Plain Wisdom: An Invitation into an Amish Home and the Hearts of Two Women, Large Print
I enjoyed this book / great subject material.
I think that all topics they wrote about are good material for a women's group discussion or for women's retreat. Every area they talked about was interesting and applicable to the lives of families of today. I enjoyed it very much.
December 31, 2012
Great read - Lovely Book
I really enjoyed reading through Plain Wisdom by: Cindy Woodsmall & Miriam Flaud. It was especially neat to read how these two women from totally different lifestyles were able to come together and become friends and learn from each other. This book is loaded with practical wisdom on being a mother to many or a few children as well as so many other things. There are several Amish recipes mixed in as well that look pretty good. There are a few I'm going to try someday, hopefully! :) One of my favorite quotes from this book is:
Finding peace with our imperfect world and its imperfect people isnÃ¢ÂÂt always easy, but if we donÃ¢ÂÂt find a way to let go of our stringent ideals of how things should be, weÃ¢ÂÂll never be free to enjoy the greatest gifts life gives us. ~ Cindy Woodsmall
Cindy is a novel writer (written many other books), wife and mother, Miriam is an Old Order Amish wife & mother. In this book they share stories from their lives - their own childhoods, raising their children, homemaking, farming (for Miriam), and being wives. They bring their stories back to the scriptures many times and share the things they learned from the things they did or didn't do. I loved the easy read and it was a blessing to learn from this book.
November 9, 2011
Packed with ideas and inspiration
Several months ago, I got an advanced copy of the book Plain Wisdom through Blogging for Books. This book was like siting on a porch with an older mother gaining insight and advice. I have gleaned so many great ideas from this book. Some of the ideas are inspirational, some were practical, and I even got some gift ideas! I highly recommend this book, even if you're not an Amish Fiction reader. This is not fiction, but just what the title says, "Plain Wisdom."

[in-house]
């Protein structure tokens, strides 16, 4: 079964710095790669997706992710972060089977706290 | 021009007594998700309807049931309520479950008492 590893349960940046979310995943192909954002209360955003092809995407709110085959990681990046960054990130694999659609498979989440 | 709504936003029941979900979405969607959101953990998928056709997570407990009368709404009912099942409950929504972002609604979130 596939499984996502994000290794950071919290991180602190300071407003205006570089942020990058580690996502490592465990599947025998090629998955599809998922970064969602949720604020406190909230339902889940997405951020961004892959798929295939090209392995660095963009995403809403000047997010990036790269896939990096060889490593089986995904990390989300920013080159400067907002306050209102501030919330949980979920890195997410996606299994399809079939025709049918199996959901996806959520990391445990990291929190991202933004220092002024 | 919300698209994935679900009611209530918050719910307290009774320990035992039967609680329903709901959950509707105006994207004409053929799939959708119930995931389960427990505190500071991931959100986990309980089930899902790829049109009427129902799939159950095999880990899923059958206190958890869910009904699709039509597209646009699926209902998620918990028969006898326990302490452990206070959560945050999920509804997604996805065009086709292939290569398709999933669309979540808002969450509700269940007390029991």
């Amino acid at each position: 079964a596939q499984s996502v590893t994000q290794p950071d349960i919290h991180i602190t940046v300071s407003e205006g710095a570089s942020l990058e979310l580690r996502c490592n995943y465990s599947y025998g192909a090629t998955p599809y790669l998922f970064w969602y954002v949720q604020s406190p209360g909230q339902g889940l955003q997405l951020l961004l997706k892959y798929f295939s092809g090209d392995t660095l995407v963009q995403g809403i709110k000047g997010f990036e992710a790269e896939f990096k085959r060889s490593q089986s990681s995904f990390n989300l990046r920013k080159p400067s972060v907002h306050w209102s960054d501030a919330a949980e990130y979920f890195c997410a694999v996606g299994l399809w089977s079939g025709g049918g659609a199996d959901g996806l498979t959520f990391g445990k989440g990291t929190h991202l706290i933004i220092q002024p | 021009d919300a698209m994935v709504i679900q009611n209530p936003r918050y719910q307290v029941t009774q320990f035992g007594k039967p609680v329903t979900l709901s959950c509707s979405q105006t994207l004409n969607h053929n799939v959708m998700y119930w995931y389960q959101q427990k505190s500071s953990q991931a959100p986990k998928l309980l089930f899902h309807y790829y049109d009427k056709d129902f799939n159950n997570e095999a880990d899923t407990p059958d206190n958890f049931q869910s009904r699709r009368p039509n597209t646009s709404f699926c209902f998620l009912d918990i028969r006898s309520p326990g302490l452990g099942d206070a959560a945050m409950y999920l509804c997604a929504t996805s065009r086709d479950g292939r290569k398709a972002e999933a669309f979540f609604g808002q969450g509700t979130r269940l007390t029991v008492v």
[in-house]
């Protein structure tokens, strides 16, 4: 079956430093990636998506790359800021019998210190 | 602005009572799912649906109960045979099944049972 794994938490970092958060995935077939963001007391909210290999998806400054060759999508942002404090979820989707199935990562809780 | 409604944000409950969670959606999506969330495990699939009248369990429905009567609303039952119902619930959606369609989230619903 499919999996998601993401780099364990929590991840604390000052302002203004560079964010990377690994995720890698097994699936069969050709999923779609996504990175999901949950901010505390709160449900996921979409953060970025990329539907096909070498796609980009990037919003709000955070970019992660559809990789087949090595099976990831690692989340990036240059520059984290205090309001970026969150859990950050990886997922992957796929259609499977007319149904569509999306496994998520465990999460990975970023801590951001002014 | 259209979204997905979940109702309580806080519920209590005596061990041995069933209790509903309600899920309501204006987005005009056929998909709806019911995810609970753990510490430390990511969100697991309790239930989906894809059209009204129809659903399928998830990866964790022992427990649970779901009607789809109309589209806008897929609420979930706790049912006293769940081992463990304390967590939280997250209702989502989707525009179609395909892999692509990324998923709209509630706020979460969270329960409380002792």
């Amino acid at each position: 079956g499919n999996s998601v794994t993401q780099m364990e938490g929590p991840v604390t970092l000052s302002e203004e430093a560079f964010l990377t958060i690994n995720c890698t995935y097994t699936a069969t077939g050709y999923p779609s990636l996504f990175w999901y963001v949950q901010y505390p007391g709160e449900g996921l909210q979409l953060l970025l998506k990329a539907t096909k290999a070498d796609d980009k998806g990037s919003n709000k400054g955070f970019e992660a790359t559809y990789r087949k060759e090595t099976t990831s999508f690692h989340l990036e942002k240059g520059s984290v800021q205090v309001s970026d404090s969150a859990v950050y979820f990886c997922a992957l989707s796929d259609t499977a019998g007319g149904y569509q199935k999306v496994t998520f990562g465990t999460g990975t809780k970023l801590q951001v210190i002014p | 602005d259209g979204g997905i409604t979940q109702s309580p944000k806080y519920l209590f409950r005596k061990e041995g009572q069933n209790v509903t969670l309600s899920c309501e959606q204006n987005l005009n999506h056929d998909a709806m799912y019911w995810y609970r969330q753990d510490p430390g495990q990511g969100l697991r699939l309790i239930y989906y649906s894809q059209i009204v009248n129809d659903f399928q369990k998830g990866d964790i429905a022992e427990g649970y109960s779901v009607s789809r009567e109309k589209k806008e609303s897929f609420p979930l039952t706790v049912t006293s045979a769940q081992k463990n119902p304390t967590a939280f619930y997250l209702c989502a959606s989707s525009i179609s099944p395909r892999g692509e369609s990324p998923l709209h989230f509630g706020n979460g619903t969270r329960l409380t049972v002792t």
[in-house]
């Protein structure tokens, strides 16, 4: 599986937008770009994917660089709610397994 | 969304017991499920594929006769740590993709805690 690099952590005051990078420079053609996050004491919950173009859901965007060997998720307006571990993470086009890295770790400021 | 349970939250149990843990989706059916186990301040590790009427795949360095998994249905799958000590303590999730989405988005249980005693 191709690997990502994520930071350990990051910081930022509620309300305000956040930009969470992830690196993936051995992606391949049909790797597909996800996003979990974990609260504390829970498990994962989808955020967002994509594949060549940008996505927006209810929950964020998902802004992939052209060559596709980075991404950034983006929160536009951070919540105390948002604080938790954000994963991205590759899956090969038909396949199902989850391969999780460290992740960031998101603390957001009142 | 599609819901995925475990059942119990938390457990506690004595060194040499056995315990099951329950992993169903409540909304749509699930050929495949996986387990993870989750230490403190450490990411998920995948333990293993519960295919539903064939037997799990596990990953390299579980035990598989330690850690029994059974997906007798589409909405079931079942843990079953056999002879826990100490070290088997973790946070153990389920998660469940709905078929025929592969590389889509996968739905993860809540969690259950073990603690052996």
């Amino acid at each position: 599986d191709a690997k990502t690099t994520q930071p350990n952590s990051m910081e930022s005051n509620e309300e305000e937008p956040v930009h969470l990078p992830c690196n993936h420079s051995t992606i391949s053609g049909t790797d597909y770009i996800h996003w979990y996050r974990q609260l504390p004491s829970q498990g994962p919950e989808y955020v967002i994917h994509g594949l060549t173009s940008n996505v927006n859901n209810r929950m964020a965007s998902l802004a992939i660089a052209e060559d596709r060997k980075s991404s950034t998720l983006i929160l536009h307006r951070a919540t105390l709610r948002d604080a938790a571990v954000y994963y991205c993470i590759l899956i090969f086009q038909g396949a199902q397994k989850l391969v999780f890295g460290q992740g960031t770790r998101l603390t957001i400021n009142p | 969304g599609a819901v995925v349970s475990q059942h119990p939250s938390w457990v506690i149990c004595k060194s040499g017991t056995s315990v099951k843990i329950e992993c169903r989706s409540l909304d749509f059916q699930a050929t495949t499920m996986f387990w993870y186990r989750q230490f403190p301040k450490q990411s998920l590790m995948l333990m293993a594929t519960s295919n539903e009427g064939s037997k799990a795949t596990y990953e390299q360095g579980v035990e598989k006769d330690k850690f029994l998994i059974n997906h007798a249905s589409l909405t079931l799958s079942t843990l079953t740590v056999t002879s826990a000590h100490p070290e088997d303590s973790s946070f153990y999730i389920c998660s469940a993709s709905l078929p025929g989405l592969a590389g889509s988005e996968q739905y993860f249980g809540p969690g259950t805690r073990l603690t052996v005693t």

I received an advanced copy of Plain Wisdom through the Bloggin for Books program.
July 17, 2011
Wisdom, Amish Style
I have long been fascinated by the Amish culture. Their lack of conformity to the general American population intrigues me. Some of this fascination and intrigue has come from living close to a Mennonite community (think "liberal Amish," if you can) and some of it is a result of a report I wrote on the Amish community for my Cultural Anthropology class my senior year in high school.
It's written in "partnership" style; within each chapter, you will find an anecdote or moral from Cindy, an "Englischer" (the Amish term for a non-Amish person), and from Miriam, an Amish woman. It's neat to see how often they have learned similar lessons through very different circumstances. God is sovereign over all! And remember - I typically shy away from fiction books, so real life anecdotes keep my attention much longer. It was like sitting down to coffee/tea with two new friends.
My favorite aspect of this book was the recipes! Many Amish favorites are spread throughout the book, and I can't wait to try them! Overnight Blueberry French Toast made me especially hungry when I read it.
As I read through the book, I desired to be discerning. There were only two instances that I definitely disagreed with what was said (both times written by Cindy). On page 182, Cindy writes, "The problem with lies is that there's always a smidgen of truth inside them. Our challenge is to disbelieve the lies, and if we can't do that, we must choose to believe God more than we believe the lies." I disagree, because Satan is the father of lies and God is Truth. You cannot walk the line between the two; you must choose one or the other. The other statement I disagreed with was on page 195: "Parents are simply grown-up children." While this may be true of some (0r even "many"), it is not God's plan. Childhood should end and adulthood begin. "Grown-up children" is an often-heard lie the world believes and propagates.
All in all though, I enjoyed the book. I recommend it to you, if this is anywhere near your preferred style of reading. On a scale of 5 stars, I'd give it 4.
In the garden of life, being successful isn't just about hoeing your own row but also about slowing down enough to help your brother hoe his row until he is caught up, then hoeing the rest of the field together. -Miriam (p. 22)
I received this book for free via WaterBrook Multnomah Publishing Group for this review. The perspectives above (not quoted from the book) are entirely mine.
July 14, 2011